Steve Bair, backcountry wilderness and trails manager for Shenandoah National Park, cites “not being prepared for winter weather” as the most common mistake made by winter campers.
Here is his advice: 1. Look at the weather forecast for the region. Keep in mind that it will be much windier and 10 to 15 degrees colder on the ridge tops.
2. Bring a map. Snow-covered trails are much harder to follow.
3. Layer, layer, layer. Wear a layer of clothing with wicking properties close to the skin. Wool and synthetics are your best bets. Avoid cotton.
4. Bring extra clothes: Even if you don’t fall in a stream, your clothes might be damp with perspiration by the end of a long day of hiking.
5. Eat more. If you’re hiking all day in three feet of snow, you’re going to burn more calories than Michael Phelps in training camp. During a vigorous day of hiking in sub-freezing temps, you can burn upwards of 4,000 calories.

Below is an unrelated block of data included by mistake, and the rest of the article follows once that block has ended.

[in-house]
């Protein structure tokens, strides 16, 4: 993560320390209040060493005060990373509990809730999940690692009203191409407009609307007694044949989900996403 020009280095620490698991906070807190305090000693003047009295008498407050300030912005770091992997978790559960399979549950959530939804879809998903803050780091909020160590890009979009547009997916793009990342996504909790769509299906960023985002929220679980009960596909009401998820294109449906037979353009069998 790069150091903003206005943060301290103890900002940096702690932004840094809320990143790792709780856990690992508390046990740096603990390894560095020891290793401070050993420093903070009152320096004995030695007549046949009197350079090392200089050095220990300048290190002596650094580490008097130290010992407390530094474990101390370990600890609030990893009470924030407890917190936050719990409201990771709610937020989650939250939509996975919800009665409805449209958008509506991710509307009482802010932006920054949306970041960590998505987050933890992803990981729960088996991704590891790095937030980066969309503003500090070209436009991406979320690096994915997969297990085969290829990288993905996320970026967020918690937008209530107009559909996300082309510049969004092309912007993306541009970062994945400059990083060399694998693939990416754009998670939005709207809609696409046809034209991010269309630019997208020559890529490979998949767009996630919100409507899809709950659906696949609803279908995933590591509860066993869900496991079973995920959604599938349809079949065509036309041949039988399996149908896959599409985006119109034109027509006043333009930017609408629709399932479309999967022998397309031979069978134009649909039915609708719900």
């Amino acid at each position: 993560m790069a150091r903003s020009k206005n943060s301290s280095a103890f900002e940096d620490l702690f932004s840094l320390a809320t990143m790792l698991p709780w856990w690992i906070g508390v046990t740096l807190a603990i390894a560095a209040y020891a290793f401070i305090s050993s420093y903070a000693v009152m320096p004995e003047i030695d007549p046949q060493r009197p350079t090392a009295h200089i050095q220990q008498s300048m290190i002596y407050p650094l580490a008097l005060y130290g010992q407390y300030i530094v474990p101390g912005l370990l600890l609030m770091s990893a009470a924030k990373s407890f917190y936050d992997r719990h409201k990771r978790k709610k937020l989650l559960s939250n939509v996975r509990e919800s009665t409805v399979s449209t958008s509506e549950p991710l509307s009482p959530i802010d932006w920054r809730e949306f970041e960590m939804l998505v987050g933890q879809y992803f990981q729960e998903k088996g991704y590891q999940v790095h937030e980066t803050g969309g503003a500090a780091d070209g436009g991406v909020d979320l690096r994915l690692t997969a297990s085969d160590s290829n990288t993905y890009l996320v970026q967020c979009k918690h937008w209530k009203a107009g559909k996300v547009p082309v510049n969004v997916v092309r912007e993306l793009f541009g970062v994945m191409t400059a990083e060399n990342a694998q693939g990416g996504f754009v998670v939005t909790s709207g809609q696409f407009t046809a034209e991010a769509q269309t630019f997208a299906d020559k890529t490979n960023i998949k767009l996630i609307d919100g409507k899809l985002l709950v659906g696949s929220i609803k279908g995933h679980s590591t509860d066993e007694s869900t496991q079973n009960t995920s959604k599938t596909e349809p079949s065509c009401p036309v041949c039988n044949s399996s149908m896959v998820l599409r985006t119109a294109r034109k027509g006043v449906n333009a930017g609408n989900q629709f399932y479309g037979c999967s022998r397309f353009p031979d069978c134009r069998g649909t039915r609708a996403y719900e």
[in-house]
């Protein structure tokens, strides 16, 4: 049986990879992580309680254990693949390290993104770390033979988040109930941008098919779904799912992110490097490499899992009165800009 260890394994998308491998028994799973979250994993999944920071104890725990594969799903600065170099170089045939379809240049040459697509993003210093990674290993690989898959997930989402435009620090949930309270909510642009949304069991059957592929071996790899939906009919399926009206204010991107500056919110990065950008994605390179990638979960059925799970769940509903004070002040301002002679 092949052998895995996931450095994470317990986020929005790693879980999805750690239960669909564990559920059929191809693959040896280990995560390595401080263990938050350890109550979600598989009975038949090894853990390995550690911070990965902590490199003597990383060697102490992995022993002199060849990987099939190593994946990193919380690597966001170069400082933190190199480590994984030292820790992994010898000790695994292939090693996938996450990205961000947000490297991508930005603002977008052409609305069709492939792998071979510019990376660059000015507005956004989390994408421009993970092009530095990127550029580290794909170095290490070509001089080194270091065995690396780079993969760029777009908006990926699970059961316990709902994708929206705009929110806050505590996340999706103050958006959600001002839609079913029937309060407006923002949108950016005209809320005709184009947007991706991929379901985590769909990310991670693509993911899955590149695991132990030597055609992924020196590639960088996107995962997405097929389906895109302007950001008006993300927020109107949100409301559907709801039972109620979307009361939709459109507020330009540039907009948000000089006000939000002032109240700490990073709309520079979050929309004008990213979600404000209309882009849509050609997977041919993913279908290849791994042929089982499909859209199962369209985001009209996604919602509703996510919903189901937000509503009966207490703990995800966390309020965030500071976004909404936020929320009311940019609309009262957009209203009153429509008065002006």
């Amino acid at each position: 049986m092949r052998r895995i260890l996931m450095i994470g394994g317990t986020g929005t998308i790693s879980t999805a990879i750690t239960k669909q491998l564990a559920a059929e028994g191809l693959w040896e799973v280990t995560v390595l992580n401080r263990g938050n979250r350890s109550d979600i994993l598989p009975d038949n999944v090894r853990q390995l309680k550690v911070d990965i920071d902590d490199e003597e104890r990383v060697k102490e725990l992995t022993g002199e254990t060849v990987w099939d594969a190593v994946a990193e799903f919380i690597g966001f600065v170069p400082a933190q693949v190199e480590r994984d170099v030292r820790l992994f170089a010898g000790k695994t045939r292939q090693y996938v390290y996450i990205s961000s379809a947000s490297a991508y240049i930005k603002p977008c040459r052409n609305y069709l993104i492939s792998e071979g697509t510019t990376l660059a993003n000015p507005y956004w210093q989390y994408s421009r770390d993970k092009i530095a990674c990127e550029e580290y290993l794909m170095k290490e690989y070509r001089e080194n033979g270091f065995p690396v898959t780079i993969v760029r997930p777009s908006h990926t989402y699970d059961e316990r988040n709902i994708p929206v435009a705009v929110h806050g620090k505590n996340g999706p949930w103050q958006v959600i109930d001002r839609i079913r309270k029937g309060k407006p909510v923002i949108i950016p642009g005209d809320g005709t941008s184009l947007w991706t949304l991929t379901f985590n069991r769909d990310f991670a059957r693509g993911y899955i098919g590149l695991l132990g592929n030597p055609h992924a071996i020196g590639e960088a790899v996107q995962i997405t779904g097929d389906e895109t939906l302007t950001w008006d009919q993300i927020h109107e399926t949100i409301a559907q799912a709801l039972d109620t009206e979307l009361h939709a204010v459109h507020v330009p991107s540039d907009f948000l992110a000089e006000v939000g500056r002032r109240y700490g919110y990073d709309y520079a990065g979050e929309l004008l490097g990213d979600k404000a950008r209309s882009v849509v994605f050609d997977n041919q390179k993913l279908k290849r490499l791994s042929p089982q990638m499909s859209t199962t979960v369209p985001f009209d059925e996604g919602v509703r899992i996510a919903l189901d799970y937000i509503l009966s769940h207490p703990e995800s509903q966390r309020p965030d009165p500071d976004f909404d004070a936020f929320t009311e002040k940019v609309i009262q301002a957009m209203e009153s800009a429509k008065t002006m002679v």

6. Drink more. You can easily get dehydrated, even without noticeably sweating. Keep a thermos full of fluids, but remember that whatever you don’t keep close to your body will freeze in severe conditions. Tuck your water bottle in the foot of your sleeping bag at night to prevent it from freezing. Water will also freeze at a lower temperature if it contains an additive—like lemonade or Gatorade.
7. Keep spare batteries warm. Headlamp and flashlight batteries are also surprisingly susceptible to the cold, so carry your spares where they will be warmed by your body heat.
8. Bring a warm sleeping bag and sleeping pad. Mummy bags with closeable hoods are essential. And the sleeping pad will insulate you from the cold ground.